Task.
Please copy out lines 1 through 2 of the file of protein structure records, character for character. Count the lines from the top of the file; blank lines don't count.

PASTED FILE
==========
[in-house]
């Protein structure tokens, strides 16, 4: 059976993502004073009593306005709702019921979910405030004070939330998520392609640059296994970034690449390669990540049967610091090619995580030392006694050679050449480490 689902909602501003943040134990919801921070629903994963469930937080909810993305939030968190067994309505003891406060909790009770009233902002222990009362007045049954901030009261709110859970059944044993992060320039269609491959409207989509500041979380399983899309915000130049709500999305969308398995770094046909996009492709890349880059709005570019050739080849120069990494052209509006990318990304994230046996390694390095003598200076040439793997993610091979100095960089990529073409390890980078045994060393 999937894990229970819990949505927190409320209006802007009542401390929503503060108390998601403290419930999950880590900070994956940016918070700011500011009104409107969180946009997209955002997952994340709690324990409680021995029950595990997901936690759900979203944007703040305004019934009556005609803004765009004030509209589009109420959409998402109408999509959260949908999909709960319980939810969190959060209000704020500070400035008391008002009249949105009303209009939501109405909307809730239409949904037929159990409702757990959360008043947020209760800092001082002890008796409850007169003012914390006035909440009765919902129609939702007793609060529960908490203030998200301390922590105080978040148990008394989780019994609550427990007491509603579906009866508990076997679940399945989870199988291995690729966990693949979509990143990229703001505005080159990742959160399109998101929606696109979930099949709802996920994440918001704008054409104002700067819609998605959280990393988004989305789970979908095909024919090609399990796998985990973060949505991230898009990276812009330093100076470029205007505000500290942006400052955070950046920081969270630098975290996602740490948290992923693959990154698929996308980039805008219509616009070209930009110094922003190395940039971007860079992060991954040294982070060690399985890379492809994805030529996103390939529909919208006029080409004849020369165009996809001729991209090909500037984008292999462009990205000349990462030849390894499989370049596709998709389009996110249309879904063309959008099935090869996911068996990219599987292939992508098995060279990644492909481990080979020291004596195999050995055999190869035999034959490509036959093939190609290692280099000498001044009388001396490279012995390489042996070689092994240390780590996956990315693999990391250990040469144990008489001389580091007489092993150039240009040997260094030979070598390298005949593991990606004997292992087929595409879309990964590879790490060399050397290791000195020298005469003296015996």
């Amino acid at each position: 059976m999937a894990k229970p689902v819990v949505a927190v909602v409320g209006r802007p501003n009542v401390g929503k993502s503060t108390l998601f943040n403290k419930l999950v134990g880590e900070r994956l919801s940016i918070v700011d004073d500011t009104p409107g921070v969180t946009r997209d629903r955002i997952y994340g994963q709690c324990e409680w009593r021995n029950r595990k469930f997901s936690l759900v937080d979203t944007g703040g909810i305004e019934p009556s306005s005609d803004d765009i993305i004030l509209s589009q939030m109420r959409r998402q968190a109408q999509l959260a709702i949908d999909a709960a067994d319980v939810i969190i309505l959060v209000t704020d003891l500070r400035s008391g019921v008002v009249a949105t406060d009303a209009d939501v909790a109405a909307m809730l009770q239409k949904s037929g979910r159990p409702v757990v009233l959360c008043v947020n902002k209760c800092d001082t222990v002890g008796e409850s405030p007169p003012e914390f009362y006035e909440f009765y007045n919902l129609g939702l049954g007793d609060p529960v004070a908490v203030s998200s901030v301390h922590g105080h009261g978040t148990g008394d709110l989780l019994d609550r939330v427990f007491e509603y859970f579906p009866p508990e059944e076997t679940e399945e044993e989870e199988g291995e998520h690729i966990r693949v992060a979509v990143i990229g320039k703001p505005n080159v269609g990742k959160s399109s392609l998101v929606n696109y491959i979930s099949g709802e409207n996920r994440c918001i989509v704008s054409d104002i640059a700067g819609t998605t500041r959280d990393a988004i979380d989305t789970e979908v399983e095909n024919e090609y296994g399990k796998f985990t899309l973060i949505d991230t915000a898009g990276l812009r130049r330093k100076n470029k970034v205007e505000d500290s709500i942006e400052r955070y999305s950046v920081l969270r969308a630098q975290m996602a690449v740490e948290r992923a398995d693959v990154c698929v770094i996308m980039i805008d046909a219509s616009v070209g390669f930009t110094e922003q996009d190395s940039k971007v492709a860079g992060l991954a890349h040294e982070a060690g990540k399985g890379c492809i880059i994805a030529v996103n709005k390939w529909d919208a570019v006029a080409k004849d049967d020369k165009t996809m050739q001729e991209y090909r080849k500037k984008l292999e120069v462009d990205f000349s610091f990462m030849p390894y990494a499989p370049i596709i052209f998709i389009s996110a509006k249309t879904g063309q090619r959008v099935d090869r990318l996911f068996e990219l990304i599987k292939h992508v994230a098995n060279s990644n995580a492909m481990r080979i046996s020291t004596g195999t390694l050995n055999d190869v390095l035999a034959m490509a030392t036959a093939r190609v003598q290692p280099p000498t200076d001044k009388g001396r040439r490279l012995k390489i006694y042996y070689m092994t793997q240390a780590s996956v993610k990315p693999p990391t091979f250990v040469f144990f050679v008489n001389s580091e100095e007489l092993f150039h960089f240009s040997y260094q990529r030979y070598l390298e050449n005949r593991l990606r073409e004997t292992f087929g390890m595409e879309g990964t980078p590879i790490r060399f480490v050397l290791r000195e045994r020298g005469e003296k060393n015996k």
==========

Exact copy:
[in-house]
């Protein structure tokens, strides 16, 4: 059976993502004073009593306005709702019921979910405030004070939330998520392609640059296994970034690449390669990540049967610091090619995580030392006694050679050449480490 689902909602501003943040134990919801921070629903994963469930937080909810993305939030968190067994309505003891406060909790009770009233902002222990009362007045049954901030009261709110859970059944044993992060320039269609491959409207989509500041979380399983899309915000130049709500999305969308398995770094046909996009492709890349880059709005570019050739080849120069990494052209509006990318990304994230046996390694390095003598200076040439793997993610091979100095960089990529073409390890980078045994060393 999937894990229970819990949505927190409320209006802007009542401390929503503060108390998601403290419930999950880590900070994956940016918070700011500011009104409107969180946009997209955002997952994340709690324990409680021995029950595990997901936690759900979203944007703040305004019934009556005609803004765009004030509209589009109420959409998402109408999509959260949908999909709960319980939810969190959060209000704020500070400035008391008002009249949105009303209009939501109405909307809730239409949904037929159990409702757990959360008043947020209760800092001082002890008796409850007169003012914390006035909440009765919902129609939702007793609060529960908490203030998200301390922590105080978040148990008394989780019994609550427990007491509603579906009866508990076997679940399945989870199988291995690729966990693949979509990143990229703001505005080159990742959160399109998101929606696109979930099949709802996920994440918001704008054409104002700067819609998605959280990393988004989305789970979908095909024919090609399990796998985990973060949505991230898009990276812009330093100076470029205007505000500290942006400052955070950046920081969270630098975290996602740490948290992923693959990154698929996308980039805008219509616009070209930009110094922003190395940039971007860079992060991954040294982070060690399985890379492809994805030529996103390939529909919208006029080409004849020369165009996809001729991209090909500037984008292999462009990205000349990462030849390894499989370049596709998709389009996110249309879904063309959008099935090869996911068996990219599987292939992508098995060279990644492909481990080979020291004596195999050995055999190869035999034959490509036959093939190609290692280099000498001044009388001396490279012995390489042996070689092994240390780590996956990315693999990391250990040469144990008489001389580091007489092993150039240009040997260094030979070598390298005949593991990606004997292992087929595409879309990964590879790490060399050397290791000195020298005469003296015996």